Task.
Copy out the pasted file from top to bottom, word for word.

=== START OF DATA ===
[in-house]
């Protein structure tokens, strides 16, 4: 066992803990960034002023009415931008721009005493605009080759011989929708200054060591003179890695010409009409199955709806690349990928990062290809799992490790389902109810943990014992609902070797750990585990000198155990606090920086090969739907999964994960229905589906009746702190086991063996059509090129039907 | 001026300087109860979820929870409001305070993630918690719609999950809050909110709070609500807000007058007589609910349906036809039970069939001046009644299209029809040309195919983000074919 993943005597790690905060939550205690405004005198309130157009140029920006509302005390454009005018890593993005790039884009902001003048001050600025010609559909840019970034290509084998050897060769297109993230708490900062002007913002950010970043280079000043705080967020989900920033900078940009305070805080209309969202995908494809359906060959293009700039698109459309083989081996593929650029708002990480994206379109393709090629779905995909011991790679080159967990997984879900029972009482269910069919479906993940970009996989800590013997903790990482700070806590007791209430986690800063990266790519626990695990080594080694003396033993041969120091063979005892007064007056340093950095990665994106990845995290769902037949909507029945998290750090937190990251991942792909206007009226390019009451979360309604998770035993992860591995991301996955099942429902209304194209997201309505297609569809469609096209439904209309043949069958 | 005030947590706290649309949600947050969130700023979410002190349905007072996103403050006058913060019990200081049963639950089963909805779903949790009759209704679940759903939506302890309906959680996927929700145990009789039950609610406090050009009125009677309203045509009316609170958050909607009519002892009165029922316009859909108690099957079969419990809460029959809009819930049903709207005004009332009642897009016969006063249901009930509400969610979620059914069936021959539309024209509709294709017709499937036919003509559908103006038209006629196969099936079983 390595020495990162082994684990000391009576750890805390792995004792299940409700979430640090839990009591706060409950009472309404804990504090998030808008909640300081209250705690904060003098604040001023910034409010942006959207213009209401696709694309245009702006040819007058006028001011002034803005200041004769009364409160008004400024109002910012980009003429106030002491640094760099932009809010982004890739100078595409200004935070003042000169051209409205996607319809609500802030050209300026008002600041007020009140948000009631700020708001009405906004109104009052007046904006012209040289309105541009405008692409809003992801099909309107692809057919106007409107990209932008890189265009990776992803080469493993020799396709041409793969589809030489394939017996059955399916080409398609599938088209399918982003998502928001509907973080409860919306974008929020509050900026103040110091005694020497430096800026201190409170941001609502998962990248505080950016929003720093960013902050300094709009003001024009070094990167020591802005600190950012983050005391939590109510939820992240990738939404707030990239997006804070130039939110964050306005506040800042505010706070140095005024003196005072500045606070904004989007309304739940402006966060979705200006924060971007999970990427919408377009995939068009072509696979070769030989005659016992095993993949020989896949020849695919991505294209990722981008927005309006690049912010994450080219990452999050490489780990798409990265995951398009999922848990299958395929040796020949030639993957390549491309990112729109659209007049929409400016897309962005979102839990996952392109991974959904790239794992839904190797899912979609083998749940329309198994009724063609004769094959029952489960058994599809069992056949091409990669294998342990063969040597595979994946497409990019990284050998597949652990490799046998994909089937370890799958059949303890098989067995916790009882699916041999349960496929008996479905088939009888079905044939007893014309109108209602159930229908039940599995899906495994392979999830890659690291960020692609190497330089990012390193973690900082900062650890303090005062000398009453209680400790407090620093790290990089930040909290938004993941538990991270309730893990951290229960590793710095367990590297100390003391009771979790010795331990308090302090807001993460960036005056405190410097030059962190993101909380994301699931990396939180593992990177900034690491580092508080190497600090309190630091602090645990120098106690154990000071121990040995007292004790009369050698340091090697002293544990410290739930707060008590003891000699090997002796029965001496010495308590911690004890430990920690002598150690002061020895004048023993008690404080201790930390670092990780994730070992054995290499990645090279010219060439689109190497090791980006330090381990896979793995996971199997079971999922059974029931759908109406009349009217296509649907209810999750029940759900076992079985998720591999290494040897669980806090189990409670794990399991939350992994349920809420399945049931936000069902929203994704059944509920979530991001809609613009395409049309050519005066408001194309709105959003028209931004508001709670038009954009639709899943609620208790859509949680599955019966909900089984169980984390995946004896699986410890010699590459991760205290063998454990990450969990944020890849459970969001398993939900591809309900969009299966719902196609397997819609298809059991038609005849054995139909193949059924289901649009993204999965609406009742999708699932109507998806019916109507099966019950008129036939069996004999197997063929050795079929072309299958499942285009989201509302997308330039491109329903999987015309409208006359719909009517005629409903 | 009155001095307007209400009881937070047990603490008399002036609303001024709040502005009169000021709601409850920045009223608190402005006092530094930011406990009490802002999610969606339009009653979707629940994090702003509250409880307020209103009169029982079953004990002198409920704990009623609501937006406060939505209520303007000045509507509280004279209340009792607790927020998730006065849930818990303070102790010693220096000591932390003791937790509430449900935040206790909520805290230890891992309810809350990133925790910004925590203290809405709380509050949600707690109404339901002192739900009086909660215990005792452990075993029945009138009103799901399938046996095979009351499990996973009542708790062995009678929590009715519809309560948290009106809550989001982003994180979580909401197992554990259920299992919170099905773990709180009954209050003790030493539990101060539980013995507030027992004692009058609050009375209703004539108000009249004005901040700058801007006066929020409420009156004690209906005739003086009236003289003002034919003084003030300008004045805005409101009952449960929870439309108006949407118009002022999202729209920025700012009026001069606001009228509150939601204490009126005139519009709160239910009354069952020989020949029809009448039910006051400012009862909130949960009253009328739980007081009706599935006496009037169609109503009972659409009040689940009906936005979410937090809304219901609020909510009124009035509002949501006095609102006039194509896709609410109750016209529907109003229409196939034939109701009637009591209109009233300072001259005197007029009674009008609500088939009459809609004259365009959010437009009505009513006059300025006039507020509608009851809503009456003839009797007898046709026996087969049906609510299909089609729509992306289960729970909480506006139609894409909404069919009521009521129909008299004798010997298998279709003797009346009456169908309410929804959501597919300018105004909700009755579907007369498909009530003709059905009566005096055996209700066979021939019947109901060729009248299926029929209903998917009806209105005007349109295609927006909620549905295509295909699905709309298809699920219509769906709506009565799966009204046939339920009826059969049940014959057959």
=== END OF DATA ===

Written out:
[in-house]
């Protein structure tokens, strides 16, 4: 066992803990960034002023009415931008721009005493605009080759011989929708200054060591003179890695010409009409199955709806690349990928990062290809799992490790389902109810943990014992609902070797750990585990000198155990606090920086090969739907999964994960229905589906009746702190086991063996059509090129039907 | 001026300087109860979820929870409001305070993630918690719609999950809050909110709070609500807000007058007589609910349906036809039970069939001046009644299209029809040309195919983000074919 993943005597790690905060939550205690405004005198309130157009140029920006509302005390454009005018890593993005790039884009902001003048001050600025010609559909840019970034290509084998050897060769297109993230708490900062002007913002950010970043280079000043705080967020989900920033900078940009305070805080209309969202995908494809359906060959293009700039698109459309083989081996593929650029708002990480994206379109393709090629779905995909011991790679080159967990997984879900029972009482269910069919479906993940970009996989800590013997903790990482700070806590007791209430986690800063990266790519626990695990080594080694003396033993041969120091063979005892007064007056340093950095990665994106990845995290769902037949909507029945998290750090937190990251991942792909206007009226390019009451979360309604998770035993992860591995991301996955099942429902209304194209997201309505297609569809469609096209439904209309043949069958 | 005030947590706290649309949600947050969130700023979410002190349905007072996103403050006058913060019990200081049963639950089963909805779903949790009759209704679940759903939506302890309906959680996927929700145990009789039950609610406090050009009125009677309203045509009316609170958050909607009519002892009165029922316009859909108690099957079969419990809460029959809009819930049903709207005004009332009642897009016969006063249901009930509400969610979620059914069936021959539309024209509709294709017709499937036919003509559908103006038209006629196969099936079983 390595020495990162082994684990000391009576750890805390792995004792299940409700979430640090839990009591706060409950009472309404804990504090998030808008909640300081209250705690904060003098604040001023910034409010942006959207213009209401696709694309245009702006040819007058006028001011002034803005200041004769009364409160008004400024109002910012980009003429106030002491640094760099932009809010982004890739100078595409200004935070003042000169051209409205996607319809609500802030050209300026008002600041007020009140948000009631700020708001009405906004109104009052007046904006012209040289309105541009405008692409809003992801099909309107692809057919106007409107990209932008890189265009990776992803080469493993020799396709041409793969589809030489394939017996059955399916080409398609599938088209399918982003998502928001509907973080409860919306974008929020509050900026103040110091005694020497430096800026201190409170941001609502998962990248505080950016929003720093960013902050300094709009003001024009070094990167020591802005600190950012983050005391939590109510939820992240990738939404707030990239997006804070130039939110964050306005506040800042505010706070140095005024003196005072500045606070904004989007309304739940402006966060979705200006924060971007999970990427919408377009995939068009072509696979070769030989005659016992095993993949020989896949020849695919991505294209990722981008927005309006690049912010994450080219990452999050490489780990798409990265995951398009999922848990299958395929040796020949030639993957390549491309990112729109659209007049929409400016897309962005979102839990996952392109991974959904790239794992839904190797899912979609083998749940329309198994009724063609004769094959029952489960058994599809069992056949091409990669294998342990063969040597595979994946497409990019990284050998597949652990490799046998994909089937370890799958059949303890098989067995916790009882699916041999349960496929008996479905088939009888079905044939007893014309109108209602159930229908039940599995899906495994392979999830890659690291960020692609190497330089990012390193973690900082900062650890303090005062000398009453209680400790407090620093790290990089930040909290938004993941538990991270309730893990951290229960590793710095367990590297100390003391009771979790010795331990308090302090807001993460960036005056405190410097030059962190993101909380994301699931990396939180593992990177900034690491580092508080190497600090309190630091602090645990120098106690154990000071121990040995007292004790009369050698340091090697002293544990410290739930707060008590003891000699090997002796029965001496010495308590911690004890430990920690002598150690002061020895004048023993008690404080201790930390670092990780994730070992054995290499990645090279010219060439689109190497090791980006330090381990896979793995996971199997079971999922059974029931759908109406009349009217296509649907209810999750029940759900076992079985998720591999290494040897669980806090189990409670794990399991939350992994349920809420399945049931936000069902929203994704059944509920979530991001809609613009395409049309050519005066408001194309709105959003028209931004508001709670038009954009639709899943609620208790859509949680599955019966909900089984169980984390995946004896699986410890010699590459991760205290063998454990990450969990944020890849459970969001398993939900591809309900969009299966719902196609397997819609298809059991038609005849054995139909193949059924289901649009993204999965609406009742999708699932109507998806019916109507099966019950008129036939069996004999197997063929050795079929072309299958499942285009989201509302997308330039491109329903999987015309409208006359719909009517005629409903 | 009155001095307007209400009881937070047990603490008399002036609303001024709040502005009169000021709601409850920045009223608190402005006092530094930011406990009490802002999610969606339009009653979707629940994090702003509250409880307020209103009169029982079953004990002198409920704990009623609501937006406060939505209520303007000045509507509280004279209340009792607790927020998730006065849930818990303070102790010693220096000591932390003791937790509430449900935040206790909520805290230890891992309810809350990133925790910004925590203290809405709380509050949600707690109404339901002192739900009086909660215990005792452990075993029945009138009103799901399938046996095979009351499990996973009542708790062995009678929590009715519809309560948290009106809550989001982003994180979580909401197992554990259920299992919170099905773990709180009954209050003790030493539990101060539980013995507030027992004692009058609050009375209703004539108000009249004005901040700058801007006066929020409420009156004690209906005739003086009236003289003002034919003084003030300008004045805005409101009952449960929870439309108006949407118009002022999202729209920025700012009026001069606001009228509150939601204490009126005139519009709160239910009354069952020989020949029809009448039910006051400012009862909130949960009253009328739980007081009706599935006496009037169609109503009972659409009040689940009906936005979410937090809304219901609020909510009124009035509002949501006095609102006039194509896709609410109750016209529907109003229409196939034939109701009637009591209109009233300072001259005197007029009674009008609500088939009459809609004259365009959010437009009505009513006059300025006039507020509608009851809503009456003839009797007898046709026996087969049906609510299909089609729509992306289960729970909480506006139609894409909404069919009521009521129909008299004798010997298998279709003797009346009456169908309410929804959501597919300018105004909700009755579907007369498909009530003709059905009566005096055996209700066979021939019947109901060729009248299926029929209903998917009806209105005007349109295609927006909620549905295509295909699905709309298809699920219509769906709506009565799966009204046939339920009826059969049940014959057959």